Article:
- Mechelle Voepel, espnW.com
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When you have a player as great as Candace Parker -- someone who doesn't just do everything, but does it all incredibly well -- it's easy to fall into the trap of thinking it doesn't matter who surrounds her.
Parker could have won a national championship and be trying for another Final Four no matter who she had as a supporting cast, right?
Nope and she would be the first one to say that. Or maybe, before she even could say it, Pat Summitt would emphatically state, "You've gotta be kidding."
Because there's one player without whom Tennessee simply would not be Tennessee. The Orange Crush always has seemed to have at least one inextinguishable energy source on all its championship teams. This group has Alexis Hornbuckle.
Here's how Summitt, whose program goes for its 18th Final Four on Tuesday (ESPN, 7 p.m. ET) against Texas A&M, described Hornbuckle during Monday's news conference in Oklahoma City: "I think her game starts with defense, and just her commitment to get in the passing lanes. She's great on the ball. She is even more dangerous off the ball because she does have great awareness, great anticipation, and she is a risk taker.
"She'll gamble, but for the most part, she's so heady in making those reads, and [is] one of the best all-around guards I've coached at Tennessee."
That's the thing -- Hornbuckle is so smart about when she gambles that she's almost always right. And so, a lot of the time it doesn't even seem as if she's gambling. She typically makes it look like she made the exact right play.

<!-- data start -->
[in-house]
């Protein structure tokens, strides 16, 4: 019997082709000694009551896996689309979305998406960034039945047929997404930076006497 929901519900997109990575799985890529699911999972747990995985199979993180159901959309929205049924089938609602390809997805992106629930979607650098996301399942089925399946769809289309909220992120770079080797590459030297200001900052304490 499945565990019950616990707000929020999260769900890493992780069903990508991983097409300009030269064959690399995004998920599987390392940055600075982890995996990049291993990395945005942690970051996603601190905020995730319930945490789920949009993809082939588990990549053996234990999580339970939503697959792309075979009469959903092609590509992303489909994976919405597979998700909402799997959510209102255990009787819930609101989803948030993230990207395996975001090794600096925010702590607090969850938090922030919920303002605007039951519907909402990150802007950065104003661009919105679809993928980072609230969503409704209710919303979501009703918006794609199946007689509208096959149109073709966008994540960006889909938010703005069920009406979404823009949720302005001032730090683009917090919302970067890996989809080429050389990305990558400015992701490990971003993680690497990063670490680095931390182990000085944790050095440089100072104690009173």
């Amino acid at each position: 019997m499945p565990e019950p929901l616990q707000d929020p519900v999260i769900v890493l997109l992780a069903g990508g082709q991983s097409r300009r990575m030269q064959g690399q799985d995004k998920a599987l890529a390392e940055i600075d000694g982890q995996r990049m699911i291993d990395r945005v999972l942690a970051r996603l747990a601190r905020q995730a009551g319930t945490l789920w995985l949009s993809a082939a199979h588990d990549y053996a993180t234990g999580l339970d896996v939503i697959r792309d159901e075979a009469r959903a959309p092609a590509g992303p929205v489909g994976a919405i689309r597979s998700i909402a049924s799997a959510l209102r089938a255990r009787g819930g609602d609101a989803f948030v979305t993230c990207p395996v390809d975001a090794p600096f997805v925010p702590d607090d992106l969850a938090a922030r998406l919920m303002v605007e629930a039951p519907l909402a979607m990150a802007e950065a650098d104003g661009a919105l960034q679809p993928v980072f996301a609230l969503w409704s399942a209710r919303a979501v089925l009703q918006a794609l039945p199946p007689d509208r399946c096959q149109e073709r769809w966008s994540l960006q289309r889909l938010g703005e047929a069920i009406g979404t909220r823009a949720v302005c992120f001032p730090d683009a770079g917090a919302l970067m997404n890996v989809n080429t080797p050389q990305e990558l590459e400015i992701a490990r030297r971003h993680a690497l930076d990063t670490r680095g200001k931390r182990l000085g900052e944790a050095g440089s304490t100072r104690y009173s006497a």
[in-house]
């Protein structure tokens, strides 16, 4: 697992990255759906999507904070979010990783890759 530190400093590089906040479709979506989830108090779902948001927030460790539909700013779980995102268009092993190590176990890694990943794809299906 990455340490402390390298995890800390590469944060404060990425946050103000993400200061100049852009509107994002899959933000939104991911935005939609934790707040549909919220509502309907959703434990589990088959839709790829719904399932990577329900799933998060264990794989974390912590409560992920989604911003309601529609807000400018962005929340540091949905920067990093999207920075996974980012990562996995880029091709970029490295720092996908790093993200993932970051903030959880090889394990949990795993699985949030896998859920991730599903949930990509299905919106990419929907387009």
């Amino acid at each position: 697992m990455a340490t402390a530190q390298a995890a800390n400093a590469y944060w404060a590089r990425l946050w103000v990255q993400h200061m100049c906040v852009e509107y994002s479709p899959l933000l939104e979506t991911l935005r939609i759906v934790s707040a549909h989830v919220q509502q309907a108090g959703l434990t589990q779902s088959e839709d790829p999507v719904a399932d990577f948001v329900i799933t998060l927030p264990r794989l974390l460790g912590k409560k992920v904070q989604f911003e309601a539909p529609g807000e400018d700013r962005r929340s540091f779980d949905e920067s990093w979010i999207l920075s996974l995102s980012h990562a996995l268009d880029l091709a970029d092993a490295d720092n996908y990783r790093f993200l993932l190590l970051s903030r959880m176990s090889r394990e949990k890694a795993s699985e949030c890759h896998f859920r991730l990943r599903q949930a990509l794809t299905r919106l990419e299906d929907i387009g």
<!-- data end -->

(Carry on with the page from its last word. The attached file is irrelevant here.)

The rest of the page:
You can't gamble and wreak havoc in the passing lanes the way Hornbuckle does without considerable quickness. But there are quick players who run all over the court and expend considerable energy and yet never get done what Hornbuckle does.
It goes back to basketball IQ. Really successful gamblers are never just "lucky"; they become experts on playing the percentages.
Of course, the NCAA will get very nervous with all these gambling references so let's go to other things that Hornbuckle always has brought to Tennessee: fantastic rebounding from the guard spot, a knack for keeping possessions alive with her active hands, the ability to penetrate and get the ball to teammates in the best position for them to score, and a fun-loving personality.
That last trait might sound unimportant, but it isn't. Playing the kind of high-pressure games Tennessee does every year, it matters to have that player who can keep everyone loose while not playing loosely.
Hornbuckle has a good time with her teammates, with opponents, with fans even with taunting fans the way Duke's student section did to her in Tennessee's two visits to Cameron Indoor Stadium in her career.
Hornbuckle was rattled the first time she went there in 2006, and I can't imagine any player who wouldn't have been shaken up in that setting. When she went back this season, instead of getting angry, she smiled at the Duke fans and just said, "Hey, it's all cool."
"The thing about Alexis is, she's going to do the dirty work," Summitt said. "And it's hard to get sometimes great athletes, high-profile players that say, 'Hey, Coach, let me guard the best player,' or 'I'll get to the glass.'"
But it has never been hard for Hornbuckle not just to say those things, but also do them for four years.
Mechelle Voepel of The Kansas City Star is a regular contributor to ESPN.com. She can be reached at firstname.lastname@example.org.